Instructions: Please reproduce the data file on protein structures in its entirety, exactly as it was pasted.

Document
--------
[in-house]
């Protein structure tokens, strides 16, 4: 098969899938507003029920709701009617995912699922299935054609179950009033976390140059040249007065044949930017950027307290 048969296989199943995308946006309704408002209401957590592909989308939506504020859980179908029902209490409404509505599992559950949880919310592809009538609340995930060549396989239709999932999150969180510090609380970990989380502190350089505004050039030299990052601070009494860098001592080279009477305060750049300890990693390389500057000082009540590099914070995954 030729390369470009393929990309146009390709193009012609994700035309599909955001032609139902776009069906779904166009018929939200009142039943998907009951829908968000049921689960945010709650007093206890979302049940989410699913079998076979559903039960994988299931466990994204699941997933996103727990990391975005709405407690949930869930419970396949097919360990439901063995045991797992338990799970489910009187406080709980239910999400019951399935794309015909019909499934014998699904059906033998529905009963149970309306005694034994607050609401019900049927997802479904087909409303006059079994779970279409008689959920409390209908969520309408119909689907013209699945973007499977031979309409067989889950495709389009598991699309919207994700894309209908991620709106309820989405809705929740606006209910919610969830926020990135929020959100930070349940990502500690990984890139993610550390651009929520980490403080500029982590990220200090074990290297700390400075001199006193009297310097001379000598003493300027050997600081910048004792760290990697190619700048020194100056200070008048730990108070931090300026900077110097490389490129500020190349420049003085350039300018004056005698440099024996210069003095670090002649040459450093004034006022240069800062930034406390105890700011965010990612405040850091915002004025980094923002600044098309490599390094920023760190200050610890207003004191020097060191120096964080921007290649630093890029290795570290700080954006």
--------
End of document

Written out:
[in-house]
């Protein structure tokens, strides 16, 4: 098969899938507003029920709701009617995912699922299935054609179950009033976390140059040249007065044949930017950027307290 048969296989199943995308946006309704408002209401957590592909989308939506504020859980179908029902209490409404509505599992559950949880919310592809009538609340995930060549396989239709999932999150969180510090609380970990989380502190350089505004050039030299990052601070009494860098001592080279009477305060750049300890990693390389500057000082009540590099914070995954 030729390369470009393929990309146009390709193009012609994700035309599909955001032609139902776009069906779904166009018929939200009142039943998907009951829908968000049921689960945010709650007093206890979302049940989410699913079998076979559903039960994988299931466990994204699941997933996103727990990391975005709405407690949930869930419970396949097919360990439901063995045991797992338990799970489910009187406080709980239910999400019951399935794309015909019909499934014998699904059906033998529905009963149970309306005694034994607050609401019900049927997802479904087909409303006059079994779970279409008689959920409390209908969520309408119909689907013209699945973007499977031979309409067989889950495709389009598991699309919207994700894309209908991620709106309820989405809705929740606006209910919610969830926020990135929020959100930070349940990502500690990984890139993610550390651009929520980490403080500029982590990220200090074990290297700390400075001199006193009297310097001379000598003493300027050997600081910048004792760290990697190619700048020194100056200070008048730990108070931090300026900077110097490389490129500020190349420049003085350039300018004056005698440099024996210069003095670090002649040459450093004034006022240069800062930034406390105890700011965010990612405040850091915002004025980094923002600044098309490599390094920023760190200050610890207003004191020097060191120096964080921007290649630093890029290795570290700080954006």